Apical hypertrophic cardiomyopathy is a rare heart condition characterized by the thickening of your heart muscle near the bottom of your left ventricle.

Apical hypertrophic cardiomyopathy (HCM) can cause symptoms like reduced exercise ability and shortness of breath.

The name can be broken into several parts:

  • Myopathy: This is a condition that affects your muscle tissue.
  • Cardiomyopathy: This is a condition that affects your heart muscle.
  • HCM: This is thickening of your heart muscle, which makes it harder for your heart to pump blood.
  • Apical HCM: This is a rare form of HCM that usually involves the bottom of your left ventricle. This area is also called the apex.

Read on to learn more about this rare condition including its symptoms, causes, and treatment options.

How common is apical hypertrophic cardiomyopathy?

HCM is estimated to affect about 1 in 500 people. About 25% of people with HCMs from Asian populations and 10% from non-Asian groups have apical HCM.

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Apical HCM doesn’t always cause symptoms. When symptoms do appear, they’re often general and can mimic those of other conditions. They may include:

Apical hypertrophic cardiomyopathy and exercise

HCM causes thickening of your heart’s left ventricle walls at its apex. This thickening can cause your left ventricle to not be able to pump as much blood.

Less blood pumping may lead to shortness of breath, especially during exercise since your tissues require more blood and oxygen during exercise than at rest.

Some doctors recommend for people with HCM to avoid vigorous exercise due to concern over sudden cardiac death. But, in a 2023 study, researchers found evidence that vigorous exercise wasn’t associated with a higher risk of sudden cardiac death in people with HCM.

HCM is linked to dominant genes passed through a person’s family for most people who have it. More than 1,500 different gene mutations have been associated with HCM.

Fewer people with apical HCM report a family history compared with people with other forms of HCM. Mutations are only identifiable in about 13–25% of people, with the most of these mutations occurring in the MYBPC3 or MYH7 genes.

HCM seems to be particularly common in Japan and other Asian countries compared with the United States. About three-quarters of people with HCM are male. Most people receive a diagnosis when they’re roughly between 30 and 60 years old.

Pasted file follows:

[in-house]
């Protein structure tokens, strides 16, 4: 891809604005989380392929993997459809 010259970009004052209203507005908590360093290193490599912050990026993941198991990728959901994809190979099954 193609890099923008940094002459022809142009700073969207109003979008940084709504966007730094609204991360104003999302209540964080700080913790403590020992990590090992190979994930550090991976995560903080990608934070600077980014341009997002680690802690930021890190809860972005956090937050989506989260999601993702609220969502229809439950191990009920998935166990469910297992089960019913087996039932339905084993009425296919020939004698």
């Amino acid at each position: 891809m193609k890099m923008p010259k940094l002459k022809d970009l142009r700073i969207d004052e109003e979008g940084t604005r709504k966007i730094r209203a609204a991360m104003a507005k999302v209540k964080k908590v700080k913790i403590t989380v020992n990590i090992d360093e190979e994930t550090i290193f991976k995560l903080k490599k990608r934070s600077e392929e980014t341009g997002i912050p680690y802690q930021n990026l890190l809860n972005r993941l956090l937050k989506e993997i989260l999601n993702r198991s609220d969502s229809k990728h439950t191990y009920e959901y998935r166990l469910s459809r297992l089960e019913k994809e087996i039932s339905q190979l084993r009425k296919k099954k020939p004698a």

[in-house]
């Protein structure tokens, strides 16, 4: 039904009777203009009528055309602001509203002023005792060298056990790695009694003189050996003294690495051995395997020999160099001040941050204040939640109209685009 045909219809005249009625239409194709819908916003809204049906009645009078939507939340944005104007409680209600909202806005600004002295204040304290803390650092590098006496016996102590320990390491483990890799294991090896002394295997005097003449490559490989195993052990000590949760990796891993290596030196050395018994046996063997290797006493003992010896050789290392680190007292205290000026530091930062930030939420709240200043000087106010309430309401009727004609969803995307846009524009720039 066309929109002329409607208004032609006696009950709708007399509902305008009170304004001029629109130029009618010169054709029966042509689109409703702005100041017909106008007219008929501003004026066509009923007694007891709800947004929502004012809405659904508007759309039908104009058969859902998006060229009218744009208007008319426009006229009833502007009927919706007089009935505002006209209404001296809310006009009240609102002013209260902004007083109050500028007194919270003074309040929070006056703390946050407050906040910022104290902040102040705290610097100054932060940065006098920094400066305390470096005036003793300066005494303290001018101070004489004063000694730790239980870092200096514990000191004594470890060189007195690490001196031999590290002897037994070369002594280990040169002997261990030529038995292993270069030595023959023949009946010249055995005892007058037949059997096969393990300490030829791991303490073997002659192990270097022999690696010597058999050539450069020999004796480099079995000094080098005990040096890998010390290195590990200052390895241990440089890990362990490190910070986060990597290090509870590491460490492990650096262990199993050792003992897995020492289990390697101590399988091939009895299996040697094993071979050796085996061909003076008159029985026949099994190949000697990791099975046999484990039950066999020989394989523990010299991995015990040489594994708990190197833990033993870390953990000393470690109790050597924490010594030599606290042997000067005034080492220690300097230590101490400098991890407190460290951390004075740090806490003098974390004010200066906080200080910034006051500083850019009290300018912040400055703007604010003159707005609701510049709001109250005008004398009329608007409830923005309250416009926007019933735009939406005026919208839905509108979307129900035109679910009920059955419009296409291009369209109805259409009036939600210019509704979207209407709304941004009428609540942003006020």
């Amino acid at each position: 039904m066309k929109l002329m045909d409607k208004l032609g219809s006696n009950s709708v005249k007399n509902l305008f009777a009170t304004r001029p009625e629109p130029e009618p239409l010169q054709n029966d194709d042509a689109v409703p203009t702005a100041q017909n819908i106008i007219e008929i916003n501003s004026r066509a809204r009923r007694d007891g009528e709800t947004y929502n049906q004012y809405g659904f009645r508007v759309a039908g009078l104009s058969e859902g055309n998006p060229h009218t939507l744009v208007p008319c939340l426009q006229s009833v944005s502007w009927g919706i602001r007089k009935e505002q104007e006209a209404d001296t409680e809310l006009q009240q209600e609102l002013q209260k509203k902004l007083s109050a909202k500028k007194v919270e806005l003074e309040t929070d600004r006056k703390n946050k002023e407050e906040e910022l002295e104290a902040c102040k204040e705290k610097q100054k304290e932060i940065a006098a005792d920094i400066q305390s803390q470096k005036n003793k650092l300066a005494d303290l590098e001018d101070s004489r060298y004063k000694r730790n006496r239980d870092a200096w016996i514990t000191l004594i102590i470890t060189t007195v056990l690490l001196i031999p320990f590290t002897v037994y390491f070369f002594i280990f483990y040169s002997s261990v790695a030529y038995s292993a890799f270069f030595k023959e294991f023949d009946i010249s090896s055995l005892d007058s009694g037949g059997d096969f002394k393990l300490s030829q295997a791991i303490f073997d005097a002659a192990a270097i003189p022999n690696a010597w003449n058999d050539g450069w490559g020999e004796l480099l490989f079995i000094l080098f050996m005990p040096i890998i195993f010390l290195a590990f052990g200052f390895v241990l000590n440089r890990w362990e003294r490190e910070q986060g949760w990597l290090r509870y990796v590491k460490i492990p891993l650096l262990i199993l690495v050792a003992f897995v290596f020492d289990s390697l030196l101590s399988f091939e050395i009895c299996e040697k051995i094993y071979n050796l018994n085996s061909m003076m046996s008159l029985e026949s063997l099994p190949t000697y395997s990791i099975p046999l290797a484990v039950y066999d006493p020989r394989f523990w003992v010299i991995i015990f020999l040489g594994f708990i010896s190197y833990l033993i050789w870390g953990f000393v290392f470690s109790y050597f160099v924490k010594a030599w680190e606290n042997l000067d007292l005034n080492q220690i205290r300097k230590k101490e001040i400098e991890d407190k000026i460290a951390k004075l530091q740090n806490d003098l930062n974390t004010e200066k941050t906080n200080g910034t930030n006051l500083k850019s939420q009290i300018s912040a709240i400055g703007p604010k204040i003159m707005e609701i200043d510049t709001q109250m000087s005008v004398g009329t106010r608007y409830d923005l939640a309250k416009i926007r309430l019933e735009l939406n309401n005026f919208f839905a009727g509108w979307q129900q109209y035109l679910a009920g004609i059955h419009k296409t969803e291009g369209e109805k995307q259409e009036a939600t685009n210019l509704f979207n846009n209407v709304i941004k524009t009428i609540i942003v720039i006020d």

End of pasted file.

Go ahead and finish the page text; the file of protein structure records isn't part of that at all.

Apical HCM can lead to complications like:

For some people, their first symptom is a severe cardiovascular event, such as:

The diagnostic process for HCM often starts with visiting a primary care doctor, who will:

  • review your personal and family medical history
  • perform a physical exam
  • consider your symptoms

If they suspect you have a heart condition, they may refer you to a heart specialist called a cardiologist.

The main test cardiologists use to diagnose HCM is an echocardiogram. This is a type of ultrasound that produces an image of your heart and can show the doctor thickened areas of your heart muscle.

For some people, a doctor will use a transesophageal echogram, where a probe is inserted down your throat while you’re sedated.

Other tests you may receive include:

Current treatment guidelines don’t treat apical HCM any differently from other forms of HCM.

If you don’t have any symptoms, a doctor may recommend regular monitoring alone. If you do have symptoms, they may recommend medications like beta-blockers or calcium channel blockers.

Rarely, if medications aren’t effective, you may require surgery. People with end stage heart disease may require a heart transplant.

HCM is often linked to gene mutations passed through families and may not always be preventable. You may be able to support your overall heart health by:

The symptoms of apical HCM are generally vague and can mimic those of many other conditions. It’s important to see a doctor if you notice any concerning symptoms like:

  • trouble breathing
  • shortness of breath
  • decreased exercise ability

Once you’ve received a diagnosis, it’s important to attend all your regular follow-ups and contact a doctor if you notice a change in your symptoms.

The outlook for most people with apical HCM is usually good, and it generally doesn’t affect your quality of life or life span. Your risk of sudden cardiac death seems to be lower if you have apical HCM than if you have another form of HCM.

Some of the risk factors for sudden cardiac death include:

  • history of cardiac arrest
  • family history of sudden cardiac death
  • unexplained dizziness
  • left ventricular thickness of more than 30 millimeters

Here are some frequently asked questions people have about HCM.

Is apical hypertrophic cardiomyopathy hereditary?

HCM is primarily caused by gene mutations passed through families. Fewer people with apical HCM have a family history than people with other forms of the disease. The contributing gene mutation is identifiable in up to a quarter of people with HCM.

Is apical hypertrophic cardiomyopathy dangerous?

Apical HCM can cause limited exercise ability and trouble breathing. It’s associated with lower rates of sudden cardiac death than other forms of the disease.

Can apical hypertrophic cardiomyopathy be reversed?

HCM may be at least partially reversible with exercise.

How long is life expectancy with apical HCM?

People with HCM usually have a typical life span. Most people aren’t at risk of developing serious complications.

Apical HCM often doesn’t cause symptoms. When symptoms do appear, they often mimic those of many other conditions.

A doctor can help you figure out if any particular treatment is needed for your condition. Many people with apical HCM have a typical life span and quality of life, although regular monitoring is often recommended.